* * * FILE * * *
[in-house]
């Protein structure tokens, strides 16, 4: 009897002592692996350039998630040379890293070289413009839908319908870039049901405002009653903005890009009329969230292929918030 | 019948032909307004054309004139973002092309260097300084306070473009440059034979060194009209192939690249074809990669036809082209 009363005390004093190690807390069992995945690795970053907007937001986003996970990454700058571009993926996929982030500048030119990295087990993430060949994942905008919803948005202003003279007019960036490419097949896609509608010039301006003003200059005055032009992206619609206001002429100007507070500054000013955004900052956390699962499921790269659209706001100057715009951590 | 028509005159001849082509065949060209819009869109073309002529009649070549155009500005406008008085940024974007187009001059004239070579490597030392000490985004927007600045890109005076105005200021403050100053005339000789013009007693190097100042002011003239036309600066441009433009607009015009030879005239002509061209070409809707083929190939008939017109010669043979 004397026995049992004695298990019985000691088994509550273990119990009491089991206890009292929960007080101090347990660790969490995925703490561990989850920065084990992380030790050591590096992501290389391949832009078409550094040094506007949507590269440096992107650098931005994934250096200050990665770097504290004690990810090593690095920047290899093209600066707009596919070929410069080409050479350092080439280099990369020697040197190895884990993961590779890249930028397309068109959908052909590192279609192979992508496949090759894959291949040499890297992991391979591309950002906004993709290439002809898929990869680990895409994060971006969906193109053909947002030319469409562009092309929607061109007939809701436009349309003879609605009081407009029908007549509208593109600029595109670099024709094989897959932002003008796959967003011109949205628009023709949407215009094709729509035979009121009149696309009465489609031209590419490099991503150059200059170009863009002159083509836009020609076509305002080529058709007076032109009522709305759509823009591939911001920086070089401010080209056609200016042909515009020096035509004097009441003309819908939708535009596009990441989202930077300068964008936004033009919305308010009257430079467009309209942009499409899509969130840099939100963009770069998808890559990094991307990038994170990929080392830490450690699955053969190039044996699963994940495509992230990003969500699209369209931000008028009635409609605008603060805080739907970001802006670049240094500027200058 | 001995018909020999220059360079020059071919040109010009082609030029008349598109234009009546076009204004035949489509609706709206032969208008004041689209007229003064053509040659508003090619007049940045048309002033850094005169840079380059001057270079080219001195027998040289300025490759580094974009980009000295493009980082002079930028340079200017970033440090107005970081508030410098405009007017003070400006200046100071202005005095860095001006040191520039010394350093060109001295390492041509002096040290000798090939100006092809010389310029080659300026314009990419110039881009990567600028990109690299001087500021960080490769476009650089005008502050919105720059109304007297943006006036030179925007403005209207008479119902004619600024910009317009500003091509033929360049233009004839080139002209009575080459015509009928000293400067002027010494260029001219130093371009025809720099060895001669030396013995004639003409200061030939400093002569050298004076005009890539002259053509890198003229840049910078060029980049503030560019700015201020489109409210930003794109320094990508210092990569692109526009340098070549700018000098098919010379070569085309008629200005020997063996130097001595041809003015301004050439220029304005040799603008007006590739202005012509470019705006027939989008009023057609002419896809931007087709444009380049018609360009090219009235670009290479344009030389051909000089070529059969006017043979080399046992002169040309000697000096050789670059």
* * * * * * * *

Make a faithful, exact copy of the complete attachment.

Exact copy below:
[in-house]
């Protein structure tokens, strides 16, 4: 009897002592692996350039998630040379890293070289413009839908319908870039049901405002009653903005890009009329969230292929918030 | 019948032909307004054309004139973002092309260097300084306070473009440059034979060194009209192939690249074809990669036809082209 009363005390004093190690807390069992995945690795970053907007937001986003996970990454700058571009993926996929982030500048030119990295087990993430060949994942905008919803948005202003003279007019960036490419097949896609509608010039301006003003200059005055032009992206619609206001002429100007507070500054000013955004900052956390699962499921790269659209706001100057715009951590 | 028509005159001849082509065949060209819009869109073309002529009649070549155009500005406008008085940024974007187009001059004239070579490597030392000490985004927007600045890109005076105005200021403050100053005339000789013009007693190097100042002011003239036309600066441009433009607009015009030879005239002509061209070409809707083929190939008939017109010669043979 004397026995049992004695298990019985000691088994509550273990119990009491089991206890009292929960007080101090347990660790969490995925703490561990989850920065084990992380030790050591590096992501290389391949832009078409550094040094506007949507590269440096992107650098931005994934250096200050990665770097504290004690990810090593690095920047290899093209600066707009596919070929410069080409050479350092080439280099990369020697040197190895884990993961590779890249930028397309068109959908052909590192279609192979992508496949090759894959291949040499890297992991391979591309950002906004993709290439002809898929990869680990895409994060971006969906193109053909947002030319469409562009092309929607061109007939809701436009349309003879609605009081407009029908007549509208593109600029595109670099024709094989897959932002003008796959967003011109949205628009023709949407215009094709729509035979009121009149696309009465489609031209590419490099991503150059200059170009863009002159083509836009020609076509305002080529058709007076032109009522709305759509823009591939911001920086070089401010080209056609200016042909515009020096035509004097009441003309819908939708535009596009990441989202930077300068964008936004033009919305308010009257430079467009309209942009499409899509969130840099939100963009770069998808890559990094991307990038994170990929080392830490450690699955053969190039044996699963994940495509992230990003969500699209369209931000008028009635409609605008603060805080739907970001802006670049240094500027200058 | 001995018909020999220059360079020059071919040109010009082609030029008349598109234009009546076009204004035949489509609706709206032969208008004041689209007229003064053509040659508003090619007049940045048309002033850094005169840079380059001057270079080219001195027998040289300025490759580094974009980009000295493009980082002079930028340079200017970033440090107005970081508030410098405009007017003070400006200046100071202005005095860095001006040191520039010394350093060109001295390492041509002096040290000798090939100006092809010389310029080659300026314009990419110039881009990567600028990109690299001087500021960080490769476009650089005008502050919105720059109304007297943006006036030179925007403005209207008479119902004619600024910009317009500003091509033929360049233009004839080139002209009575080459015509009928000293400067002027010494260029001219130093371009025809720099060895001669030396013995004639003409200061030939400093002569050298004076005009890539002259053509890198003229840049910078060029980049503030560019700015201020489109409210930003794109320094990508210092990569692109526009340098070549700018000098098919010379070569085309008629200005020997063996130097001595041809003015301004050439220029304005040799603008007006590739202005012509470019705006027939989008009023057609002419896809931007087709444009380049018609360009090219009235670009290479344009030389051909000089070529059969006017043979080399046992002169040309000697000096050789670059």